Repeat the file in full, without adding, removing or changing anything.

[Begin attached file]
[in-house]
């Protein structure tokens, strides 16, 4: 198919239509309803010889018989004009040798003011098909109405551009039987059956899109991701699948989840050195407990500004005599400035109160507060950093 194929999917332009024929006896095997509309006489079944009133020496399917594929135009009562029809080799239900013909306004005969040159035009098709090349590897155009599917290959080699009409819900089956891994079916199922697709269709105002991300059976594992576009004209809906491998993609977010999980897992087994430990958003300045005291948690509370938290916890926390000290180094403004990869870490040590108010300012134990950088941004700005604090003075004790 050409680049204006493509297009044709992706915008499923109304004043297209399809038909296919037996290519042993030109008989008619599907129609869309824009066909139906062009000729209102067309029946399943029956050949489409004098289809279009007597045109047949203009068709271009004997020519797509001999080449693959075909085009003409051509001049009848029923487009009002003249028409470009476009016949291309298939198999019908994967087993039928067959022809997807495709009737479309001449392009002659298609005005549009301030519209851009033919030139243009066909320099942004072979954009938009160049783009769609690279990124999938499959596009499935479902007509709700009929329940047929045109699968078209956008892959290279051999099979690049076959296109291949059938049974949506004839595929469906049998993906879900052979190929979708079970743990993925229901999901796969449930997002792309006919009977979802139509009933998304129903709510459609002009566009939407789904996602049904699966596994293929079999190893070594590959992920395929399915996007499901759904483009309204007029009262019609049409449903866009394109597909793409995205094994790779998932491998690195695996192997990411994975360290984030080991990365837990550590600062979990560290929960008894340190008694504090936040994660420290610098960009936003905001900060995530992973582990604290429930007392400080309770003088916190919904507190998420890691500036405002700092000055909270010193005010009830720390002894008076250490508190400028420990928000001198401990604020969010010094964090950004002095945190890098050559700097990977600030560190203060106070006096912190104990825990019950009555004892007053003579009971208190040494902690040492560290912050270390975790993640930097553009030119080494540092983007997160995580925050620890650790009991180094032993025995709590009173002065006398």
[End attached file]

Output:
[in-house]
């Protein structure tokens, strides 16, 4: 198919239509309803010889018989004009040798003011098909109405551009039987059956899109991701699948989840050195407990500004005599400035109160507060950093 194929999917332009024929006896095997509309006489079944009133020496399917594929135009009562029809080799239900013909306004005969040159035009098709090349590897155009599917290959080699009409819900089956891994079916199922697709269709105002991300059976594992576009004209809906491998993609977010999980897992087994430990958003300045005291948690509370938290916890926390000290180094403004990869870490040590108010300012134990950088941004700005604090003075004790 050409680049204006493509297009044709992706915008499923109304004043297209399809038909296919037996290519042993030109008989008619599907129609869309824009066909139906062009000729209102067309029946399943029956050949489409004098289809279009007597045109047949203009068709271009004997020519797509001999080449693959075909085009003409051509001049009848029923487009009002003249028409470009476009016949291309298939198999019908994967087993039928067959022809997807495709009737479309001449392009002659298609005005549009301030519209851009033919030139243009066909320099942004072979954009938009160049783009769609690279990124999938499959596009499935479902007509709700009929329940047929045109699968078209956008892959290279051999099979690049076959296109291949059938049974949506004839595929469906049998993906879900052979190929979708079970743990993925229901999901796969449930997002792309006919009977979802139509009933998304129903709510459609002009566009939407789904996602049904699966596994293929079999190893070594590959992920395929399915996007499901759904483009309204007029009262019609049409449903866009394109597909793409995205094994790779998932491998690195695996192997990411994975360290984030080991990365837990550590600062979990560290929960008894340190008694504090936040994660420290610098960009936003905001900060995530992973582990604290429930007392400080309770003088916190919904507190998420890691500036405002700092000055909270010193005010009830720390002894008076250490508190400028420990928000001198401990604020969010010094964090950004002095945190890098050559700097990977600030560190203060106070006096912190104990825990019950009555004892007053003579009971208190040494902690040492560290912050270390975790993640930097553009030119080494540092983007997160995580925050620890650790009991180094032993025995709590009173002065006398």